What Can Happen if the Affordable Care Act Is Repealed

It is clear that change is coming to the Affordable Care Act (ACA), nicknamed Obamacare, but that is about the only thing that is clear. Instead of trying to fix the current plan and the parts that are considered to be not working, all indications are that the ACA will be completely repealed and hopefully replaced. The movement to repeal is clear, however, there is no real replacement plan at this time. It appears that in this case the baby will be thrown out with the bathwater. (For related reading see: What if Obamacare is Repealed?)

Where Does the ACA Repeal Stand?

With that said, nothing has actually happened yet that impacts existing insurance plans. A first step towards repealing the Affordable Care Act is underway in the House and Senate and would entail de-funding components of the ACA (the ACA premium tax credit program and the cost-sharing reduction program). Taking away the money would have a significant negative impact, though the full impact is not known. This vote to de-fund the ACA seems to have been delayed for a couple of months. Trump is threatening to repeal and replace it immediately, however, right now his plan is a “secret.”

To repeal the ACA completely would take a majority vote in the Senate, which the Republicans do not have, as some Republicans have voiced concern over people being uninsured. To completely repeal the plan and replace it could and would most likely take years, while the de-funding would only take a few weeks. There is the possibility though that Trump and others who wish to force a full ACA repeal through the Senate could ignore advice of the Senate parliamentarian on whether an ACA-related budget measure is related to the federal budget. Historically, Senate leaders have taken the advice of the parliamentarian about whether measures relate to the budget, however it is not a legal requirement. (For related reading, see: Opinion: Welcome to Trumpcare.)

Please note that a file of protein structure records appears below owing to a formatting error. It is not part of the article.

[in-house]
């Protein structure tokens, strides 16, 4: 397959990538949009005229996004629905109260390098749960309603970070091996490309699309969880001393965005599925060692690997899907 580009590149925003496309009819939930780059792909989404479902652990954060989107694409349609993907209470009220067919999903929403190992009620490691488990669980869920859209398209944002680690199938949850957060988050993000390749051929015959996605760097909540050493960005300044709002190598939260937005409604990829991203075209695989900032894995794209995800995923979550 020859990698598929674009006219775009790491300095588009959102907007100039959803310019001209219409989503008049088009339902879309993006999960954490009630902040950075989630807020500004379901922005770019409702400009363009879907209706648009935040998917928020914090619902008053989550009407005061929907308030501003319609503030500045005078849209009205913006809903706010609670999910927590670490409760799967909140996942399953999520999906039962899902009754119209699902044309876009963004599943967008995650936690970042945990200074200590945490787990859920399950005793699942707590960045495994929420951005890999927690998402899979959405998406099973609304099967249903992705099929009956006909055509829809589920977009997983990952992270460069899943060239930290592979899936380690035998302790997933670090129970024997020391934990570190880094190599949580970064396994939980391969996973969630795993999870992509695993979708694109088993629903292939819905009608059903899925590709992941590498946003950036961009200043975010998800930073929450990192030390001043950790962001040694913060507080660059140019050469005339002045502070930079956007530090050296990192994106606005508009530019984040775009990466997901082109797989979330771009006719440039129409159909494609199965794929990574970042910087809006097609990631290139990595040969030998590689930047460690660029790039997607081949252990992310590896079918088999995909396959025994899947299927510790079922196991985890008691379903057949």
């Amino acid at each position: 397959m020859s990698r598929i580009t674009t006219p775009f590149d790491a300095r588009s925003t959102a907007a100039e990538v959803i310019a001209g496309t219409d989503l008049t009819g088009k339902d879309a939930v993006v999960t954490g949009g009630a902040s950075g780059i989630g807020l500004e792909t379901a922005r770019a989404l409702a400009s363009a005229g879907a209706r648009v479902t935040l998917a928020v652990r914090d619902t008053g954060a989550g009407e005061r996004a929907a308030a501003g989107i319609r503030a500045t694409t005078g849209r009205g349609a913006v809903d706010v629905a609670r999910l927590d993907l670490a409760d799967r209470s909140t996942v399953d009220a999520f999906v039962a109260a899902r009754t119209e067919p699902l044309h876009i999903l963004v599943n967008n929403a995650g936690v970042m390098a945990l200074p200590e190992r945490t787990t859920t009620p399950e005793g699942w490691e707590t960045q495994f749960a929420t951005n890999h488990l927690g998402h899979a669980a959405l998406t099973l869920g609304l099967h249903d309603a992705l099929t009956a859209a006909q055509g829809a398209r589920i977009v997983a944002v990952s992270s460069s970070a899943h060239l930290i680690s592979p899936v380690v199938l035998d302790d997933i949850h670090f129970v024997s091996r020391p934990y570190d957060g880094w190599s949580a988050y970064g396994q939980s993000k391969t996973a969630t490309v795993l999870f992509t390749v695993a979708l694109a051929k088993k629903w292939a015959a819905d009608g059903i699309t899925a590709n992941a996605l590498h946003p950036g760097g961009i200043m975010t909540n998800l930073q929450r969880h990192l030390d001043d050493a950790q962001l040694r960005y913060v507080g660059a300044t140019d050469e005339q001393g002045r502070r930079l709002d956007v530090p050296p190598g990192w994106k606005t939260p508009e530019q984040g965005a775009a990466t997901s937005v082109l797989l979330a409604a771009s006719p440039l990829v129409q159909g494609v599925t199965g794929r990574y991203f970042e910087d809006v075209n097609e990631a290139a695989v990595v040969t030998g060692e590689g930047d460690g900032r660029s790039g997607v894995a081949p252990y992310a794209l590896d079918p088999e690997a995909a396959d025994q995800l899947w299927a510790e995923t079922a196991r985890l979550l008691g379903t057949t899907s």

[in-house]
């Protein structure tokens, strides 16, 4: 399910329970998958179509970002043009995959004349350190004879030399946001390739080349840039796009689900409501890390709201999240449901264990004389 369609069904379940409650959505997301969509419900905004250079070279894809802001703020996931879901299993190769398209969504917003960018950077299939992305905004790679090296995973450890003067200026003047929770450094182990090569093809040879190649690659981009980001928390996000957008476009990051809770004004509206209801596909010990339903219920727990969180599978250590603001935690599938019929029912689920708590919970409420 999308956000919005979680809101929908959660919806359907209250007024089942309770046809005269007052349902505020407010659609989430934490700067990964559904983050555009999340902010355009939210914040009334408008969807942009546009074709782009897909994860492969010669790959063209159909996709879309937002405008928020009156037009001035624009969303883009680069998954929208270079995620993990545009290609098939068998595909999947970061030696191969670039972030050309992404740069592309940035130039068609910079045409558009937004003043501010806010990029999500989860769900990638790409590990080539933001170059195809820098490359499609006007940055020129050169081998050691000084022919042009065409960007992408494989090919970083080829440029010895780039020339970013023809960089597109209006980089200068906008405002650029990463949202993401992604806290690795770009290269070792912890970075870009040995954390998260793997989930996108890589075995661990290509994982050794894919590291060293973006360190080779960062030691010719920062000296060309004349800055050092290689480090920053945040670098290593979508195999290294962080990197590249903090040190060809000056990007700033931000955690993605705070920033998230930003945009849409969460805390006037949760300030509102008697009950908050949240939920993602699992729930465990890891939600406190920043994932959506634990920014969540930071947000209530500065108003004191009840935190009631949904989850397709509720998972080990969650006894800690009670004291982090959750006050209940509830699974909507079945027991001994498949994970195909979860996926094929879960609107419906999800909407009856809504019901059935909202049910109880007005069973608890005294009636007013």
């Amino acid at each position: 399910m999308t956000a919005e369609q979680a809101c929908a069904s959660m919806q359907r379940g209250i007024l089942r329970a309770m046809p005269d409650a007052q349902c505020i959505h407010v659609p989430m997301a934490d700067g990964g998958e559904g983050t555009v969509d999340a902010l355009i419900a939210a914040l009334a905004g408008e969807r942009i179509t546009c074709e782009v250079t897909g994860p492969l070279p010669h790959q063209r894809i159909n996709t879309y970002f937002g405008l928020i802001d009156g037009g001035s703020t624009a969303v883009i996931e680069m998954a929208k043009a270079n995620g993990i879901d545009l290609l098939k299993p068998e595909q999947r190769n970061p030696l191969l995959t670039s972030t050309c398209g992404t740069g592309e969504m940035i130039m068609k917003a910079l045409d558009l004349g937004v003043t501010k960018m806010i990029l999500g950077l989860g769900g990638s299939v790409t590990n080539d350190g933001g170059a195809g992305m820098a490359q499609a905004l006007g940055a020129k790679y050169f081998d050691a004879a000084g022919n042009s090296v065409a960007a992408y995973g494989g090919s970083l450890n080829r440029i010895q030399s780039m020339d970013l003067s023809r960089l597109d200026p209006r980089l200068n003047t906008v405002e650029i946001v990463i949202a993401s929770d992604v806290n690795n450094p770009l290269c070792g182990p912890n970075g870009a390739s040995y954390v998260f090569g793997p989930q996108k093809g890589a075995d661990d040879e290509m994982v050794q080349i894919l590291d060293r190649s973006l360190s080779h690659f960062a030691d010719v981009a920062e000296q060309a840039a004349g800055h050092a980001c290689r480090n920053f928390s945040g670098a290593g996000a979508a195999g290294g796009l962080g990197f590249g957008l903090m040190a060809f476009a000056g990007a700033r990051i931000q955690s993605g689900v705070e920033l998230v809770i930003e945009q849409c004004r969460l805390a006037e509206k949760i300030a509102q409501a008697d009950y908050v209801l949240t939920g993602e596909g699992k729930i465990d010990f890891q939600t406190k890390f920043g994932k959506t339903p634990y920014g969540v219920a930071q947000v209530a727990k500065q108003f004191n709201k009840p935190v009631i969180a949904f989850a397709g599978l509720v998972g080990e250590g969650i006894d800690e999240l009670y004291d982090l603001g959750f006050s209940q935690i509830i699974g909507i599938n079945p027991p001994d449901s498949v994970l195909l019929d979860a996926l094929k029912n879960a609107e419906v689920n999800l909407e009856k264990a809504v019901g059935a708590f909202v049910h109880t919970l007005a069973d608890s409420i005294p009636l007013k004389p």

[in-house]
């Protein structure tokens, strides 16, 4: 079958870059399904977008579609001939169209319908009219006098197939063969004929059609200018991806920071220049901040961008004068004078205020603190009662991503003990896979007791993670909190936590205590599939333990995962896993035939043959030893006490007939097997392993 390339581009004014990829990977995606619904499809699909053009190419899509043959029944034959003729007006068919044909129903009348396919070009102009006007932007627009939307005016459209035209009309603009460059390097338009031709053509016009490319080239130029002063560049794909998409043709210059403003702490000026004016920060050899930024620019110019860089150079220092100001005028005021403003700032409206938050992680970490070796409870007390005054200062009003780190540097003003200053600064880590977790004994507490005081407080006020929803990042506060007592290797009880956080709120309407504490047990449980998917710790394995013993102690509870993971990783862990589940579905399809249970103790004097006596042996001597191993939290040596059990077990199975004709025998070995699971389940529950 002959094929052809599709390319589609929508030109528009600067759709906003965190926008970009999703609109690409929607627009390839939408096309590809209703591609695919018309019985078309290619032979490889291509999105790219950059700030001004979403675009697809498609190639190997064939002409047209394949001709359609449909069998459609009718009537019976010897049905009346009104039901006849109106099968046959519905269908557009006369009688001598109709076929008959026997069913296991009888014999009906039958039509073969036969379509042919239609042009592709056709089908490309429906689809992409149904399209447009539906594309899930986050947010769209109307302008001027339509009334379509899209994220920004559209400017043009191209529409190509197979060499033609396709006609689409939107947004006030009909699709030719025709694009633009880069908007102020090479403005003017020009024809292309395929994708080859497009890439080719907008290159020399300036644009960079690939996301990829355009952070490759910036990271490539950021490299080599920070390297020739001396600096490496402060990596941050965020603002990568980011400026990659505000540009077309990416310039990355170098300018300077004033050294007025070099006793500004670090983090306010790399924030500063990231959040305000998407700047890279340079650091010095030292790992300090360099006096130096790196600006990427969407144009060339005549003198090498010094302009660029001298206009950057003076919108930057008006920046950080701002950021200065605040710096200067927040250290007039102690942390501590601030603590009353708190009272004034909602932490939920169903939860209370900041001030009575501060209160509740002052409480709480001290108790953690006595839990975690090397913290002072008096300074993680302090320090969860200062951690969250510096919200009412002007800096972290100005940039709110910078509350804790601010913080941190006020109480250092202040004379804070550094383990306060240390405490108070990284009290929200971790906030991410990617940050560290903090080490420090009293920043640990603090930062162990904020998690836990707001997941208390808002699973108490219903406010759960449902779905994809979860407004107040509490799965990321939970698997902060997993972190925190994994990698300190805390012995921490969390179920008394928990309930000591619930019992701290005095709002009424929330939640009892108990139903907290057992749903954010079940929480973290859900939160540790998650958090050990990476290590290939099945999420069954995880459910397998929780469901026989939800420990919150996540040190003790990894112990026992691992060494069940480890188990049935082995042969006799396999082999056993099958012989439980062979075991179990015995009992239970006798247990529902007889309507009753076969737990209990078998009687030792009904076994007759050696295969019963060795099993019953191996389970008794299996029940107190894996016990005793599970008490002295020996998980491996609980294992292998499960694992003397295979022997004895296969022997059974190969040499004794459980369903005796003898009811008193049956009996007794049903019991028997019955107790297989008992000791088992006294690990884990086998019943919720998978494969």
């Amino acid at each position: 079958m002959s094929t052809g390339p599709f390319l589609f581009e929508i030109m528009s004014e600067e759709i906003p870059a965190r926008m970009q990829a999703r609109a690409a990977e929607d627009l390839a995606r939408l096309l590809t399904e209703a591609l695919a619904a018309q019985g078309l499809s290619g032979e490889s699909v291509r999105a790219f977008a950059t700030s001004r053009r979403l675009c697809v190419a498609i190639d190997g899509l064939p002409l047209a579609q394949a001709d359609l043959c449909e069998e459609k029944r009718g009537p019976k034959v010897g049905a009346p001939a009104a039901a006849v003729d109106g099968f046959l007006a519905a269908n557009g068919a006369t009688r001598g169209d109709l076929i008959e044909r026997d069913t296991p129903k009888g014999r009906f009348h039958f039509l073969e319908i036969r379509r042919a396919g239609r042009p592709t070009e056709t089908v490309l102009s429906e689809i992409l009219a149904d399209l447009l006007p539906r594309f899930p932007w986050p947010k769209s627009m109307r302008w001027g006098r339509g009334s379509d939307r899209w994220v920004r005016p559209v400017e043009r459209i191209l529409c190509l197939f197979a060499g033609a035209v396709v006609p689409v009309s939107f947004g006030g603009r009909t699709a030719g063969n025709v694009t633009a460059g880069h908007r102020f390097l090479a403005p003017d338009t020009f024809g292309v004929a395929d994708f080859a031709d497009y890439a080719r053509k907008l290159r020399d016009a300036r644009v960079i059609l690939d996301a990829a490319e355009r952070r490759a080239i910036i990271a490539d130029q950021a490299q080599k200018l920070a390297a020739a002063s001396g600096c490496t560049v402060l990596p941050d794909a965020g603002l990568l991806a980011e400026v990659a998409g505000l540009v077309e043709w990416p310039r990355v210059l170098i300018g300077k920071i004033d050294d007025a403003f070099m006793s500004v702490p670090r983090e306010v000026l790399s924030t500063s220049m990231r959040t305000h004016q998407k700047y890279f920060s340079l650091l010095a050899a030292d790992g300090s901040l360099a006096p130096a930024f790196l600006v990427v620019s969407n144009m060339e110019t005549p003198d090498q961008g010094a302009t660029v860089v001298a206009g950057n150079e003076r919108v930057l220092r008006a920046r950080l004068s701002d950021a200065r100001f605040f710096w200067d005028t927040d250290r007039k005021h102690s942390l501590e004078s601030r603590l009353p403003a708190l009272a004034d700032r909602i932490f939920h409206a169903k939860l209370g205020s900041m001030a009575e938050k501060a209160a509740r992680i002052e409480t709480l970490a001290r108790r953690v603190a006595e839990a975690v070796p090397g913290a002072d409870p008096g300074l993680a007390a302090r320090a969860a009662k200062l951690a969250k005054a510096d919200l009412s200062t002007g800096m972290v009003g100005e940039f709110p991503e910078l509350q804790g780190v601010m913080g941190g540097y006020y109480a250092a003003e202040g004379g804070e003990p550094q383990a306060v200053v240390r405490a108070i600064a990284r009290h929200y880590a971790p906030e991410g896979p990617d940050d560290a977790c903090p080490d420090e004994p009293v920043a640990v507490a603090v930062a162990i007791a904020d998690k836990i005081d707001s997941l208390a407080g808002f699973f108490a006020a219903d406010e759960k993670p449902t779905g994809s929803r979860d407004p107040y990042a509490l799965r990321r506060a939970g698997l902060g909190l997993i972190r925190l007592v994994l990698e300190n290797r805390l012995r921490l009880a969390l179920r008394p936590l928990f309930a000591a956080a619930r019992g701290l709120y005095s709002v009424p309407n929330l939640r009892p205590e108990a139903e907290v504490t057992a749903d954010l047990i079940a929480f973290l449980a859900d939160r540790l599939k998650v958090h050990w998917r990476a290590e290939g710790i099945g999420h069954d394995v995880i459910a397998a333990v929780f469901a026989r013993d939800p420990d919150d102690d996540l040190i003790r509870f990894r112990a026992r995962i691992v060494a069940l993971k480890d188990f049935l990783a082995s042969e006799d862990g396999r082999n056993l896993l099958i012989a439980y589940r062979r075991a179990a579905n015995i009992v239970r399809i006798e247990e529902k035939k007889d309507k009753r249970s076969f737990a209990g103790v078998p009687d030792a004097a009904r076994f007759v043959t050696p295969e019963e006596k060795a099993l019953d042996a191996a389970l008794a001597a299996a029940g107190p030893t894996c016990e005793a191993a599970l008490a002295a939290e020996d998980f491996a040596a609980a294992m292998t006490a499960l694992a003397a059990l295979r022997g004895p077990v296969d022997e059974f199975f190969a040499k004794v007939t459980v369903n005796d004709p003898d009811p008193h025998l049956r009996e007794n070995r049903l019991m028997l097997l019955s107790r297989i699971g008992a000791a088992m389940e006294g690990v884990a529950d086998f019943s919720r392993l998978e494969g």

Repercussions of Repealing the ACA

The repercussions of de-funding the ACA are not certain, though according to a just-released report from the Congressional Budget Office (CBO), the consequences will be significant. The number of people who are uninsured would increase by 18 million in the first new plan year following enactment of the bill. Later, after the elimination of the ACA’s expansion of Medicaid eligibility and of subsidies for insurance purchased through the ACA marketplaces, that number would increase to 27 million and then to 32 million in 2026. Premiums in the non-group market (for individual policies purchased through the marketplace or directly from insurers) would increase by 20% to 25%—relative to projections under current law—in the first new plan year following enactment. The increase would reach about 50% in the year following the elimination of the Medicaid expansion and the marketplace subsidies, and premiums would about double by 2026.

How Insurers Feel About Repeal

Overall, insurance companies are not in favor of having the ACA repealed as they have adjusted to it and spent significant amounts of money to comply with it. Therefore there is real pressure for there to be a suitable replacement plan that would cover individuals with pre-existing conditions. Republicans are currently proposing a return to the old high-risk plans, which were expensive and limited. (For related reading, see: The Beginning of the End of Obamacare.)

Unfortunately, Trump has shown a tendency to do the unexpected, so this could change. The immediate action that Trump could take is to stop the federal government from defending lawsuits brought against the ACA. The significance of this is unknown. Kaiser Health News compiles the top stories and is a great source of information.

While this may not provide much comfort to those of us who have a member of our family who has a pre-existing condition (which is estimated to be about 26% of all Americans), there is media attention and other scrutiny from advocacy groups being brought to the issue. The ability of those with pre-existing medical conditions to get coverage and for there to be a minimum of mandatory benefits is why the Affordable Care Act was a huge step forward despite having a significant number of issues. It is a great time for all of us to get involved and share our opinions with our legislators. Perhaps reason will prevail and changes can be made that will retain what's good and amend what's problematic.

Please note that these are my opinions and are not intended to be any type of political commentary, even though this is all about politics rather than about health care consumers. (For related reading, see: Healthcare Costs in 2018: The Great Unknown.)